Focus: GS II- Health
Why in News?
Union Minister for Health and Family Welfare addressed the 35th Board meeting of the Stop TB Partnership through video-conference,
- TB remains the world’s deadliest infectious killer.
- Each day, over 4000 people lose their lives to TB and close to 30,000 people fall ill with this preventable and curable disease
- TB is caused by bacteria (Mycobacterium tuberculosis) that most often affect the lungs.
- Transmission: TB is spread from person to person through the air. When people with TB cough, sneeze or spit, they propel the TB germs into the air.
- Symptoms: Cough with sputum and blood at times, chest pains, weakness, weight loss, fever and night sweats.
- Treatment: TB is a treatable and curable disease. It is treated with a standard 6 month course of 4 antimicrobial drugs that are provided with information, supervision and support to the patient by a health worker or trained volunteer.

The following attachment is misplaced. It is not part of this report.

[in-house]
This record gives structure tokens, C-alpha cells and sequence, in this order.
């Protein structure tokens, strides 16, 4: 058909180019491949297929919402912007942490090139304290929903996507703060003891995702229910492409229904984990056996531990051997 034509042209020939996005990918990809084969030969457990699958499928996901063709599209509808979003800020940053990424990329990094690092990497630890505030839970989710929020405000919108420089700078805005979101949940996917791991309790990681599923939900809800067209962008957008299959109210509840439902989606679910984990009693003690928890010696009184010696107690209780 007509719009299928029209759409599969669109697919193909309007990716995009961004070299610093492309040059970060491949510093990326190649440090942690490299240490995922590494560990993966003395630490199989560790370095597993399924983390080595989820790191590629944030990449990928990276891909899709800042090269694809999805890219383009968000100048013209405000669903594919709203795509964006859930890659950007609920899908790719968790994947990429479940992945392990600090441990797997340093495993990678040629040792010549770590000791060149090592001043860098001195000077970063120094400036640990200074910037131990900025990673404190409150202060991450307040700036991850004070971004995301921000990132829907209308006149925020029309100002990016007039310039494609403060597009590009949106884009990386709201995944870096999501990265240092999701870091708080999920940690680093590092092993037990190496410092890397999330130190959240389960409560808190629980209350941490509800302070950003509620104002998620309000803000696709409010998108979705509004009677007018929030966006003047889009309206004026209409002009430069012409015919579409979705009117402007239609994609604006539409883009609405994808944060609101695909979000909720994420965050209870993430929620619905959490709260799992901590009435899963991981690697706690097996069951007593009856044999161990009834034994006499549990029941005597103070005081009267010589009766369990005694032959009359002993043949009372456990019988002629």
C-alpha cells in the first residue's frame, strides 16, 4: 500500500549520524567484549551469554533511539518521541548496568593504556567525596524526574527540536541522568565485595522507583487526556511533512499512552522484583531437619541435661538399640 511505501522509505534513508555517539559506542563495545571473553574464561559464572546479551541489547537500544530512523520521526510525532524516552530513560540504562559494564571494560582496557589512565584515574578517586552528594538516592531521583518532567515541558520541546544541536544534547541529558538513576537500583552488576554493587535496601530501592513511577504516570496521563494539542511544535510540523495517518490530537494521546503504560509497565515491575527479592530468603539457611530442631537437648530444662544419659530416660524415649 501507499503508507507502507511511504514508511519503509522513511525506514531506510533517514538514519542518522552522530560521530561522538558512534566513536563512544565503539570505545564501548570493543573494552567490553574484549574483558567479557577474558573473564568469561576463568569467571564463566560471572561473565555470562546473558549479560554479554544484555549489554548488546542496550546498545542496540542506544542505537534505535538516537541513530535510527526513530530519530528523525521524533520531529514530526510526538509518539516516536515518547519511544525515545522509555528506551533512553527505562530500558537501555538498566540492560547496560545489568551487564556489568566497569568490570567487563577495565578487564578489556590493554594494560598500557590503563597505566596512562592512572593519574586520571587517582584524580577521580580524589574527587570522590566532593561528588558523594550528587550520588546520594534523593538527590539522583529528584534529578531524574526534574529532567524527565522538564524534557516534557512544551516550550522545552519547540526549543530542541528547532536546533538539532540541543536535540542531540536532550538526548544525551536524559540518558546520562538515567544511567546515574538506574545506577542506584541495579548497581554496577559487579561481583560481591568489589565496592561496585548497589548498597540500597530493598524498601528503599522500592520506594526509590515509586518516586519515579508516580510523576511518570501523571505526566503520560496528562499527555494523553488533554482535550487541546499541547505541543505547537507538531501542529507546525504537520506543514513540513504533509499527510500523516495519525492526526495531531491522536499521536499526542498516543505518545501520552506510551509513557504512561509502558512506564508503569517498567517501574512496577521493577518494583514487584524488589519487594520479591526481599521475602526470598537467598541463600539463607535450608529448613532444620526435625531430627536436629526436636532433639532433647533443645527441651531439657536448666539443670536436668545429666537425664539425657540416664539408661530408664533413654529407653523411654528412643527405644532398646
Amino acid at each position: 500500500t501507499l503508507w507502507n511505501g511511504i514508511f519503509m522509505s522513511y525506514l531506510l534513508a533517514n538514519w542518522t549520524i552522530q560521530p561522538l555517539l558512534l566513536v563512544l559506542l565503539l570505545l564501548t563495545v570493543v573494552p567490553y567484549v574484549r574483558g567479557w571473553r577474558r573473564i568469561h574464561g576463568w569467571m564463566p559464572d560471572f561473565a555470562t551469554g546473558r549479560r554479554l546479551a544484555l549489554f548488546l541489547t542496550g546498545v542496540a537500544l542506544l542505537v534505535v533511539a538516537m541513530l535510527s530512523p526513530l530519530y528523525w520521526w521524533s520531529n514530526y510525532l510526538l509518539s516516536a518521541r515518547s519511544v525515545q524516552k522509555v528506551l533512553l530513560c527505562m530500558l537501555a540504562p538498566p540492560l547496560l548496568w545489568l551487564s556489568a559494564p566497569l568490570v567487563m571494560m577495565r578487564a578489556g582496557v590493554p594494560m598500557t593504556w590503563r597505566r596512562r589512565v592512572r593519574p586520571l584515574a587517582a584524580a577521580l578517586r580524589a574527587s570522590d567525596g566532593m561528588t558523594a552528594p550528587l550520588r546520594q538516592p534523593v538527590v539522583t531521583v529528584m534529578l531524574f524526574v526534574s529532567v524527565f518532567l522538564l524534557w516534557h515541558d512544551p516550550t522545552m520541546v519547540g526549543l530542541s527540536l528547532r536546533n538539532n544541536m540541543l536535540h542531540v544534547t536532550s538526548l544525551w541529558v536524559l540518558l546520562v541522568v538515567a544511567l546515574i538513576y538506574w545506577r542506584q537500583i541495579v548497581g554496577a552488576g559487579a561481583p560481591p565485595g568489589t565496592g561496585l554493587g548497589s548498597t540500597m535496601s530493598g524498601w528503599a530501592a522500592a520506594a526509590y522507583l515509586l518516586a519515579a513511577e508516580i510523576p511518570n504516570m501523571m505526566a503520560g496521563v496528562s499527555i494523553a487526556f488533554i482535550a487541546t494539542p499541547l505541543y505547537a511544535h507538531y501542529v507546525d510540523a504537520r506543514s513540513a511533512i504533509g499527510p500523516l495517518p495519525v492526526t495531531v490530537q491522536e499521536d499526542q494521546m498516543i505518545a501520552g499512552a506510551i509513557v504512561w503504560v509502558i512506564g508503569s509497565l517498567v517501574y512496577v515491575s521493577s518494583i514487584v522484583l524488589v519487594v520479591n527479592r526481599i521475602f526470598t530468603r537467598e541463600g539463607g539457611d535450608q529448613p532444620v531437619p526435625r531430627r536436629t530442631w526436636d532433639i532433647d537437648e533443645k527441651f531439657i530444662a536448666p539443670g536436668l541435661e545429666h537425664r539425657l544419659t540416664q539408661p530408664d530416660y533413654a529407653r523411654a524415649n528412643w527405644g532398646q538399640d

- Anti-TB medicines have been used for decades and strains that are resistant to 1 or more of the medicines have been documented in every country surveyed.
- Multidrug-resistant tuberculosis (MDR-TB) is a form of TB caused by bacteria that do not respond to isoniazid and rifampicin, the 2 most powerful, first-line anti-TB drugs. MDR-TB is treatable and curable by using second-line drugs.
- Extensively drug-resistant TB (XDR-TB) is a more serious form of MDR-TB caused by bacteria that do not respond to the most effective second-line anti-TB drugs, often leaving patients without any further treatment options.